U.S. Elections – The Process

The Road to the White House

The road to the White House seems to lengthen with each successive election cycle. For months, prospective candidates have been testing the waters with exploratory committees, fundraising events and tours of states holding early primaries.

Achieving the U.S. presidency almost certainly will involve first winning the nomination of one of the country’s major political parties by securing the votes of a majority of the delegates attending a national convention.

So-called “third party” candidates — those not affiliated with either the Democratic or the Republican party — could affect the outcome of the race by depriving the major candidates of votes, but, based on U.S. history, are unlikely to be elected themselves.

Democratic and Republican parties set their own rules for selecting delegates and for allocating votes among participating jurisdictions.

How to Vote from outside of the United States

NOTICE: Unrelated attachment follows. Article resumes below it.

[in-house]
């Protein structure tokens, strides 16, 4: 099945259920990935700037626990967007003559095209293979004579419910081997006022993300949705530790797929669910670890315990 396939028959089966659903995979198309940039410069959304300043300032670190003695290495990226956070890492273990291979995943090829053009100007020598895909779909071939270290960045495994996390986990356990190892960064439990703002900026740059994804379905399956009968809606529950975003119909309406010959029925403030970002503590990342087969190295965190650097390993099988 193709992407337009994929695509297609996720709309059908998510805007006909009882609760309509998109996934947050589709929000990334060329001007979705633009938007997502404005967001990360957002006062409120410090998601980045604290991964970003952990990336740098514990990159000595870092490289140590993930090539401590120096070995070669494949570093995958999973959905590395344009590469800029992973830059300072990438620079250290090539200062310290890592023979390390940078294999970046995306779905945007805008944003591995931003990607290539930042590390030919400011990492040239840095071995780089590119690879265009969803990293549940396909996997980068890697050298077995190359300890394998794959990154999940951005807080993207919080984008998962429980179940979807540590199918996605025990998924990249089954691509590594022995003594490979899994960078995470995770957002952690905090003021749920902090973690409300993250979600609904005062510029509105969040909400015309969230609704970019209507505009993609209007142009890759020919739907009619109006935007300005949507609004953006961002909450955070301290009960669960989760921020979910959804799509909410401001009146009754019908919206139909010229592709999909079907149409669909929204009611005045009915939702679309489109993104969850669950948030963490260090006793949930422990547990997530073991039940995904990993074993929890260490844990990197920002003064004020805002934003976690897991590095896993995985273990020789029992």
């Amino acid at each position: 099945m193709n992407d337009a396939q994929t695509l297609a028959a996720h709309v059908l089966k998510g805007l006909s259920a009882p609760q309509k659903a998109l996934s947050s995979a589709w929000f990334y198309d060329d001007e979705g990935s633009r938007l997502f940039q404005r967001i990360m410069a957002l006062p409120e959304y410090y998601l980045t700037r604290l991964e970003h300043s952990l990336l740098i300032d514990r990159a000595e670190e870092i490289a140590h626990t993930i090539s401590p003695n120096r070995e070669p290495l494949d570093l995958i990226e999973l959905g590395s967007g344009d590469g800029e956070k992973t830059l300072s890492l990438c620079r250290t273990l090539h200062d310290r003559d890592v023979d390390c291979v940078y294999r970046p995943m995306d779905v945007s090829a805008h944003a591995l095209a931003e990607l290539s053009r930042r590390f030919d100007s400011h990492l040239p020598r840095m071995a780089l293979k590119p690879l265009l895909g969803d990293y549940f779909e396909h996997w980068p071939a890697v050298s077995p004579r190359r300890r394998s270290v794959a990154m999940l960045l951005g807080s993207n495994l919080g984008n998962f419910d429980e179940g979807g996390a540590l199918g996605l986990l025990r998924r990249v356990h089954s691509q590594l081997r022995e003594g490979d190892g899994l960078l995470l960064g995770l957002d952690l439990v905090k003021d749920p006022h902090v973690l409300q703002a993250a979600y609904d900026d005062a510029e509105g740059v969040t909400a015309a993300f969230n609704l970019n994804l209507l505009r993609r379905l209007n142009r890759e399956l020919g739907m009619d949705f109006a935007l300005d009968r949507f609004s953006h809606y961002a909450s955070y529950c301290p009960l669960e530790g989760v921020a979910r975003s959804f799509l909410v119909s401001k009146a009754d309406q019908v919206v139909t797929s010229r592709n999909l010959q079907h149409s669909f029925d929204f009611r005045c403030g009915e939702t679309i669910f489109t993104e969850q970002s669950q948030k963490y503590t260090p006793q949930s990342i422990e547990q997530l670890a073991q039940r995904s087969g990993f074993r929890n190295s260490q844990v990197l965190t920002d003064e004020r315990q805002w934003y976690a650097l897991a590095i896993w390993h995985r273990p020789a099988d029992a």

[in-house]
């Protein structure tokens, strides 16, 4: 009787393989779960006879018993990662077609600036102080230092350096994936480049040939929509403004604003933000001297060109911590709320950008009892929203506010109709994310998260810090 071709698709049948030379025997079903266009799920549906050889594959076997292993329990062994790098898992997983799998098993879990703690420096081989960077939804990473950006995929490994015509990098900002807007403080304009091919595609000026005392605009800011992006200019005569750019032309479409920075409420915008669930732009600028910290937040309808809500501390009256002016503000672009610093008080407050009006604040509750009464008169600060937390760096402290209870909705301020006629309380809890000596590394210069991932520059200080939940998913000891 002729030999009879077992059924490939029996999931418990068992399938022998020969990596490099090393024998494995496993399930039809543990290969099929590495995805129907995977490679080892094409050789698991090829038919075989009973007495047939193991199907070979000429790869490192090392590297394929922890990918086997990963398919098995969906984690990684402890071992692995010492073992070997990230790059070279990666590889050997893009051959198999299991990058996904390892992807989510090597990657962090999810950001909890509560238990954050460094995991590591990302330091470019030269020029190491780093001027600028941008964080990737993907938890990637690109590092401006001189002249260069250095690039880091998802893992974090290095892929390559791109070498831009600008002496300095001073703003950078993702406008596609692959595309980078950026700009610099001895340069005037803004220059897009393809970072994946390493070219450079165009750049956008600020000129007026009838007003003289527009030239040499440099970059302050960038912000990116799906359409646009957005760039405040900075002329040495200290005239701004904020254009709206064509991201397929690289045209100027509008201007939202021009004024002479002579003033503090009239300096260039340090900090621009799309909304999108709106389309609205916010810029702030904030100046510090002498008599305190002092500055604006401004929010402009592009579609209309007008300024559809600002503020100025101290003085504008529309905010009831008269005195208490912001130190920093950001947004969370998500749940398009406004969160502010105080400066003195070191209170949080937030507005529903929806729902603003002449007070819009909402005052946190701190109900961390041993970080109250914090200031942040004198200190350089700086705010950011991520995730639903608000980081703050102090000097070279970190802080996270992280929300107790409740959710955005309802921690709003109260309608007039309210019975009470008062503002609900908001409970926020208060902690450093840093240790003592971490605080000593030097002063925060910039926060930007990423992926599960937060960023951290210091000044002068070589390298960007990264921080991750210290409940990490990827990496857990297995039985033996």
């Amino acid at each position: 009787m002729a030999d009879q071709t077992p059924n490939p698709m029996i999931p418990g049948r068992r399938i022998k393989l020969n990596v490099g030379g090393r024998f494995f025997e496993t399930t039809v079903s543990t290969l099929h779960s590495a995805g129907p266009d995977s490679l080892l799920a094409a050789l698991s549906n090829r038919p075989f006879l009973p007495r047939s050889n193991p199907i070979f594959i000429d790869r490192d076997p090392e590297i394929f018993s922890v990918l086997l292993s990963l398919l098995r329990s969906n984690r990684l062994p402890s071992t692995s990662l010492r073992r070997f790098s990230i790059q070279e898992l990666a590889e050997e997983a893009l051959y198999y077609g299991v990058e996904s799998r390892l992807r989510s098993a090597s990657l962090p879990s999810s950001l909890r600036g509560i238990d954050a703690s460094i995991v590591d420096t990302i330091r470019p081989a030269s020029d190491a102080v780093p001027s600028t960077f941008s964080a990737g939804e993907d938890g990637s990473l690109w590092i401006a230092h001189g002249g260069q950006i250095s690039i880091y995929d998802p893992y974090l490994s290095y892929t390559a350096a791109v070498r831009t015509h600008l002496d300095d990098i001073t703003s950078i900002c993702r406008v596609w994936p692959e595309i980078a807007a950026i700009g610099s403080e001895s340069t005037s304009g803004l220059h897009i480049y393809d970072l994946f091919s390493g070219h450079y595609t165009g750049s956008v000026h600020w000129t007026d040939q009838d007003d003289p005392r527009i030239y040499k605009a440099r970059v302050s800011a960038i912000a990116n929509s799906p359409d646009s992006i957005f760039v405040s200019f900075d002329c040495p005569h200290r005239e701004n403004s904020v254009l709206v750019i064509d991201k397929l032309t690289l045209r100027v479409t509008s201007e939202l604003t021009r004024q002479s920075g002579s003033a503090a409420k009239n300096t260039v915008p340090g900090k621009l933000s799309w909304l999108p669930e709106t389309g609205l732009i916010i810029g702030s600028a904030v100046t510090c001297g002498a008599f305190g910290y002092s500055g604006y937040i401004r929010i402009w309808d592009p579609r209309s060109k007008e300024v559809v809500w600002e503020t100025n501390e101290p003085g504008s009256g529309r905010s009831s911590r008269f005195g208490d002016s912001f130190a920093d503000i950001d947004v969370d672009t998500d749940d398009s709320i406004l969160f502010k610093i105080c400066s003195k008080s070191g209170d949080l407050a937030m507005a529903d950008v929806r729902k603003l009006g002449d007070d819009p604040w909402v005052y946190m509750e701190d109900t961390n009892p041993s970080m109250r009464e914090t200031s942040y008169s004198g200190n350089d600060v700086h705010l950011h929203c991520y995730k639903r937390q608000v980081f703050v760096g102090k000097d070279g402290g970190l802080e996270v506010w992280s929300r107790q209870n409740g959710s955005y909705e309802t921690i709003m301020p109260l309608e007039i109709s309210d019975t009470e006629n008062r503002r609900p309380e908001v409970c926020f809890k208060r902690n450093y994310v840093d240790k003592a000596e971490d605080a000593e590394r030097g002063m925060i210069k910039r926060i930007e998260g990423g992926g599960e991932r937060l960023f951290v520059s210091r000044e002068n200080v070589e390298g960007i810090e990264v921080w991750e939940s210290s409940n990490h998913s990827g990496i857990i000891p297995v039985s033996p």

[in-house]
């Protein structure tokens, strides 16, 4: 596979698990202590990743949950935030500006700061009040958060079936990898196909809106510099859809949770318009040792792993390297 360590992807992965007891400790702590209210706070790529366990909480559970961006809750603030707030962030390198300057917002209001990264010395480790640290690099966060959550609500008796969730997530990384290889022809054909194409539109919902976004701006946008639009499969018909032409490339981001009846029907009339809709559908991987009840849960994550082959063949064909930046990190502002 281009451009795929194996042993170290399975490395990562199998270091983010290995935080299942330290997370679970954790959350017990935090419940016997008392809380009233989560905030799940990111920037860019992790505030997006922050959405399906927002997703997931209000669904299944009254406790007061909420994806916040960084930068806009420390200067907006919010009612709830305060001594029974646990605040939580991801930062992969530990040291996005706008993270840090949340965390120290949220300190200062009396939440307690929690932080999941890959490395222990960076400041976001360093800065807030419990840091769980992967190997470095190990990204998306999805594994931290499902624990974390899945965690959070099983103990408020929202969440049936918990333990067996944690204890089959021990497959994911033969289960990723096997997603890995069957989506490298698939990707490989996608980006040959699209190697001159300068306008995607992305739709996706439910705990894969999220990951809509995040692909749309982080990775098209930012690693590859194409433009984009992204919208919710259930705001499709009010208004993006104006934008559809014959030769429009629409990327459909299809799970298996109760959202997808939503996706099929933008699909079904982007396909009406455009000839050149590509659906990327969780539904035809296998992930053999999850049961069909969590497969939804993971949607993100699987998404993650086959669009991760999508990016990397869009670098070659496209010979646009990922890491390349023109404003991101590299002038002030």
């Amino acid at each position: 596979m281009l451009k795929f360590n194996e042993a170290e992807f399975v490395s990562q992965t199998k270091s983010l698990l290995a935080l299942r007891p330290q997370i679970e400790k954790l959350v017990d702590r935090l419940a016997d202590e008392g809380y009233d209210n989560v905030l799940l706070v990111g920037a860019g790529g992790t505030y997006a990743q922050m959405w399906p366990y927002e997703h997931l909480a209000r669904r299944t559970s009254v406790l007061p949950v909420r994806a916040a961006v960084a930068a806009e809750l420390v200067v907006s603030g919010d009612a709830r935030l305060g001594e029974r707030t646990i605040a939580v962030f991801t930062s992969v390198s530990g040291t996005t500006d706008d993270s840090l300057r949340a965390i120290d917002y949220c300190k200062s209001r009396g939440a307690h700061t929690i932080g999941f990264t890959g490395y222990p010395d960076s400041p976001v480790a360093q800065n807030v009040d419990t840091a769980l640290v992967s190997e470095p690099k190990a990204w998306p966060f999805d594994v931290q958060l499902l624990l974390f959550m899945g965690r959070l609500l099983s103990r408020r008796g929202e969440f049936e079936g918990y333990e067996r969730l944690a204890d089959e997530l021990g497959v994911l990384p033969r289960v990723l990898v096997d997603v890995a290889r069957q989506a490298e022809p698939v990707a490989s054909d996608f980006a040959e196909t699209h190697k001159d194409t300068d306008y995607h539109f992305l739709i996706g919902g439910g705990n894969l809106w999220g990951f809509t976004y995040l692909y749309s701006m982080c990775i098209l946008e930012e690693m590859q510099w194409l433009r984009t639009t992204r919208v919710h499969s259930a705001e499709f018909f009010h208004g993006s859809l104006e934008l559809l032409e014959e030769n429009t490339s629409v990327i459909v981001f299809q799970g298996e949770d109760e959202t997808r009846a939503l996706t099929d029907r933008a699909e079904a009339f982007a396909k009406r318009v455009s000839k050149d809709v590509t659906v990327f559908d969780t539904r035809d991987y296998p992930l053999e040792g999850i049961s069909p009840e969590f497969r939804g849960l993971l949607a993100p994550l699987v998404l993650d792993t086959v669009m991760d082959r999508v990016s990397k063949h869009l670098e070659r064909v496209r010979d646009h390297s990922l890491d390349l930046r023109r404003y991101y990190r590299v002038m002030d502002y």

Visit FVAP.gov. Overseas citizen voters face a specific set of challenges while voting absentee. FVAP.gov we will provide you the information and contacts you need to successfully cast an absentee ballot.

Learn more here about how the U.S. election system works

About the U.S. Elections

2016 U.S. Election Calendars

Election 2020 Calendar – The Wall Street Journal
2020 Primary Election Calendar – The New York Times

Polls

Latest Polls – FiveThirtyEight
Latest Election Polls – RealClearPolitics
Collection of 2020 Election Polls – Election Projection
2020 Polls – Public Policy Polling
Pollster Ratings – FiveThirtyEight
Elections Collection – U.S. Department of State

Candidates

Conventions

Official Website – 2020 Democratic National Convention
Official Website – 2020 Republican National Convention

U.S. Election Process

Everything you wanted to know about the Presidential Nominating Process, Campaign Finance, Debates, Caucuses and Primaries, Party Conventions, Electoral College and Voting

Video : How to become the President of U.S.A.

U.S. Election Terms

Glossary of U.S. Election Terms